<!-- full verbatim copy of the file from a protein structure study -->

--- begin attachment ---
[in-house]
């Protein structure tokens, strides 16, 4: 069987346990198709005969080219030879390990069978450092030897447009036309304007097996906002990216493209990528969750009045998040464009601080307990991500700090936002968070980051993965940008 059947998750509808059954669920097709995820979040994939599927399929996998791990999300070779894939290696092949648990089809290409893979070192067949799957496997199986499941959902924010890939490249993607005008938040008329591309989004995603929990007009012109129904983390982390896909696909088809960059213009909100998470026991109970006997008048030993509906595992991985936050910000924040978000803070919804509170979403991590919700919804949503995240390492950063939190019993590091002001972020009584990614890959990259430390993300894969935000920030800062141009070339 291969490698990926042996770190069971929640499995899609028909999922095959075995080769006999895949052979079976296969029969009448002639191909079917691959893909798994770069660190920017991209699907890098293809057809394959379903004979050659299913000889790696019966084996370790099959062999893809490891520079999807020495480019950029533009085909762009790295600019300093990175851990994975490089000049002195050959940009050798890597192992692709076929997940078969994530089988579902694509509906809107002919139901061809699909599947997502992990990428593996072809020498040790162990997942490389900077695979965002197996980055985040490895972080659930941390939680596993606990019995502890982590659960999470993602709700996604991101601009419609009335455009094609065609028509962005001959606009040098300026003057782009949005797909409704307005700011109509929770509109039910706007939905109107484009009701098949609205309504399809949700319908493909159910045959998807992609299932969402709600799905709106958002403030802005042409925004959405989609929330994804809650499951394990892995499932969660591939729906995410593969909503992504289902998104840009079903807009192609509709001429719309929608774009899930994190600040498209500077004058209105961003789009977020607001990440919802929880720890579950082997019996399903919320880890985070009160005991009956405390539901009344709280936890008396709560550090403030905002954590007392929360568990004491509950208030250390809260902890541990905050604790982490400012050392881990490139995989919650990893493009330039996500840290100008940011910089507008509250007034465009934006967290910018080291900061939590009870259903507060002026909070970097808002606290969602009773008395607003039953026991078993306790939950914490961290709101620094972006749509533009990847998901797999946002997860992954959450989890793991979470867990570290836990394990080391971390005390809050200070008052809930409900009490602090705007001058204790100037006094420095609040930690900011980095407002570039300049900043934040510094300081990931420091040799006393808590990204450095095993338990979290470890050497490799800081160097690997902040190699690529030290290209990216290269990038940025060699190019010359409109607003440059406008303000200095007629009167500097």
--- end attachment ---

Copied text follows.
[in-house]
């Protein structure tokens, strides 16, 4: 069987346990198709005969080219030879390990069978450092030897447009036309304007097996906002990216493209990528969750009045998040464009601080307990991500700090936002968070980051993965940008 059947998750509808059954669920097709995820979040994939599927399929996998791990999300070779894939290696092949648990089809290409893979070192067949799957496997199986499941959902924010890939490249993607005008938040008329591309989004995603929990007009012109129904983390982390896909696909088809960059213009909100998470026991109970006997008048030993509906595992991985936050910000924040978000803070919804509170979403991590919700919804949503995240390492950063939190019993590091002001972020009584990614890959990259430390993300894969935000920030800062141009070339 291969490698990926042996770190069971929640499995899609028909999922095959075995080769006999895949052979079976296969029969009448002639191909079917691959893909798994770069660190920017991209699907890098293809057809394959379903004979050659299913000889790696019966084996370790099959062999893809490891520079999807020495480019950029533009085909762009790295600019300093990175851990994975490089000049002195050959940009050798890597192992692709076929997940078969994530089988579902694509509906809107002919139901061809699909599947997502992990990428593996072809020498040790162990997942490389900077695979965002197996980055985040490895972080659930941390939680596993606990019995502890982590659960999470993602709700996604991101601009419609009335455009094609065609028509962005001959606009040098300026003057782009949005797909409704307005700011109509929770509109039910706007939905109107484009009701098949609205309504399809949700319908493909159910045959998807992609299932969402709600799905709106958002403030802005042409925004959405989609929330994804809650499951394990892995499932969660591939729906995410593969909503992504289902998104840009079903807009192609509709001429719309929608774009899930994190600040498209500077004058209105961003789009977020607001990440919802929880720890579950082997019996399903919320880890985070009160005991009956405390539901009344709280936890008396709560550090403030905002954590007392929360568990004491509950208030250390809260902890541990905050604790982490400012050392881990490139995989919650990893493009330039996500840290100008940011910089507008509250007034465009934006967290910018080291900061939590009870259903507060002026909070970097808002606290969602009773008395607003039953026991078993306790939950914490961290709101620094972006749509533009990847998901797999946002997860992954959450989890793991979470867990570290836990394990080391971390005390809050200070008052809930409900009490602090705007001058204790100037006094420095609040930690900011980095407002570039300049900043934040510094300081990931420091040799006393808590990204450095095993338990979290470890050497490799800081160097690997902040190699690529030290290209990216290269990038940025060699190019010359409109607003440059406008303000200095007629009167500097």